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Cotmanhay Junior School

Safe, Happy Learning

Week 3 - 5 Properties of shape

National curriculum content


  • Draw 2-D shapes using given dimensions and angles
  • Recognise, describe and build simple 3-D shapes, including making nets
  • Compare and classify geometric shapes based on their properties and sizes and find unknown angles in any triangles, quadrilaterals, and regular polygons
  • Illustrate and name parts of circles, including radius, diameter and circumference and know that the diameter is twice the radius
  • Recognise angles where they meet at a point, are on a straight line, or are vertically opposite, and find missing angles


Lesson objectives


  1. Measure with a protractor
  2. Recap – Draw lines and angles accurately
  3. Introduce angles
  4. Recap – Angles on a straight line
  5. Recap – Angles around a point
  6. Calculate angles
  7. Vertically opposite angles
  8. Angles in a triangle
  9. Angles in a triangle – special cases
  10. Angles in a triangle – missing angles
  11. Angles in a special quadrilaterals
  12. Angles in regular polygons
  13. Draw shapes accurately
  14. Draw nets of 3-D shapes


What we want children to know


  • Know that there are 360 degrees in a full turn
  • Pupils draw shapes and nets accurately, using measuring tools and conventional markings and labels for lines and angles
  • Pupils describe the properties of shapes and explain how unknown angles and lengths can be derived from known measurements.
  • Know when they should measure an angle and when they should calculate the size of an angle from given facts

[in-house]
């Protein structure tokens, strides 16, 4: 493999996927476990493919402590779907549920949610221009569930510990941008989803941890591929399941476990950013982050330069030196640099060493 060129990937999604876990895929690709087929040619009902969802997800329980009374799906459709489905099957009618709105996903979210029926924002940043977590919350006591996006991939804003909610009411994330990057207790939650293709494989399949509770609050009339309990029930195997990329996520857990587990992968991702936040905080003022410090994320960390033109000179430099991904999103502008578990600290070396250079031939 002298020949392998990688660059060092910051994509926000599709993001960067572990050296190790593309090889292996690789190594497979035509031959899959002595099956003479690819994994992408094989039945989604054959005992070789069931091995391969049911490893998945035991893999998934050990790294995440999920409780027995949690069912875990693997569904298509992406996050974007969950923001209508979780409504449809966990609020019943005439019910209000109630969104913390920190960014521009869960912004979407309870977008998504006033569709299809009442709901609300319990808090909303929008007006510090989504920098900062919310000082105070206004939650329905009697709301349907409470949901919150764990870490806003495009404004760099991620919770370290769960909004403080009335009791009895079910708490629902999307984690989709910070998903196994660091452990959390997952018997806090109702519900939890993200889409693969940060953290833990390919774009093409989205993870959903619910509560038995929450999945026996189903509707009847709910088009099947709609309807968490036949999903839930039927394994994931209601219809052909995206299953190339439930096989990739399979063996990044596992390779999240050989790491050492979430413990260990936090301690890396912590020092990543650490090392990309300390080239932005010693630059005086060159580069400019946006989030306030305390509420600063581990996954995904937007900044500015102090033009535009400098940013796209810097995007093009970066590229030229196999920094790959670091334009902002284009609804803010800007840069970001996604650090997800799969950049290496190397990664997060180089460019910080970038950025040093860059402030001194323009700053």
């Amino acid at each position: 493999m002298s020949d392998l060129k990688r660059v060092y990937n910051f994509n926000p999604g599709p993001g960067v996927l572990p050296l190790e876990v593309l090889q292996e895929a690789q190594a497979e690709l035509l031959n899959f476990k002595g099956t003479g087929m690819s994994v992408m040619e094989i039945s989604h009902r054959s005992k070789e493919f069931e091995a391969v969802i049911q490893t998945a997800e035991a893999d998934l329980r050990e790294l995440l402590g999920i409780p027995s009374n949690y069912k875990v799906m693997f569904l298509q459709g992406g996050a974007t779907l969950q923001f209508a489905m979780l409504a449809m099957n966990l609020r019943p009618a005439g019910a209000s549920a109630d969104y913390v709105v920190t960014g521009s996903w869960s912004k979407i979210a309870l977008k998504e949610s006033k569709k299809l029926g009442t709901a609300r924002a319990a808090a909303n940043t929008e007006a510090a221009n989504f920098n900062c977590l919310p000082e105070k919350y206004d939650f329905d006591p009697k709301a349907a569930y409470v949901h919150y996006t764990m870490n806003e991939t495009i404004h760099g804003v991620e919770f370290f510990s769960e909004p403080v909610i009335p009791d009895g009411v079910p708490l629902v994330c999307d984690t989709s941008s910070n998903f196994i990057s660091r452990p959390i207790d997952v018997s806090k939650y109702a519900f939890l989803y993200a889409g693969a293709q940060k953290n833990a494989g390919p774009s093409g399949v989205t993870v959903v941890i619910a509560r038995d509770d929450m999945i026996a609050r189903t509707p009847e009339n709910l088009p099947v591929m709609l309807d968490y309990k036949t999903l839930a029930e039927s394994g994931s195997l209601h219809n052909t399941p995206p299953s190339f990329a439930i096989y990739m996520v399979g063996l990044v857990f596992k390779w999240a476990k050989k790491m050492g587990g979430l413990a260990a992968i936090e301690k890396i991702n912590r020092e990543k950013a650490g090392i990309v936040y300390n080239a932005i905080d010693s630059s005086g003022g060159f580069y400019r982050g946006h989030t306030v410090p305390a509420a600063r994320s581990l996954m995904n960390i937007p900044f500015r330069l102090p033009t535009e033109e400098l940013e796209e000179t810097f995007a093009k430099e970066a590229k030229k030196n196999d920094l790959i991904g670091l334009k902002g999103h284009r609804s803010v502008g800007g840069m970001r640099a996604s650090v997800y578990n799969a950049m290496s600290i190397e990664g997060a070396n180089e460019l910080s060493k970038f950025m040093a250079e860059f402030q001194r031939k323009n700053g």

• Recognise that vertically opposite angles share a vertex
  • Recognise that a net is a two-dimensional figure that can be folded to create a three-dimensional shape



What skills we want children to develop

Use knowledge to solve reasoning and problem solving questions such as:


What’s the same, what’s different?

  • What is the same and what is different about the nets of a triangular prism and a square-based pyramid?


Other possibilities

  • If one angle of an isosceles triangle is 36 degrees. What could the triangle look like – draw it. Are there other possibilities? Draw a net for a cuboid that has a volume of 24 cm3.


Always, sometimes, never


  • Is it always, sometimes or never true that, in a polyhedron, the number of vertices plus the number of faces equals the number of edges?



Vocabulary/Mathematical Talk


  • How can we find the missing angles?
  • What do the three interior angles add up to? Would this work for all triangles?
  • Does the type of triangle change anything?
  • If you know one angle is an isosceles triangle, what else do you know?
  • Is a square a rhombus? Is a rhombus a square?
  • What is a regular polygon? What is an irregular polygon?
  • How can we ensure our measurements are accurate?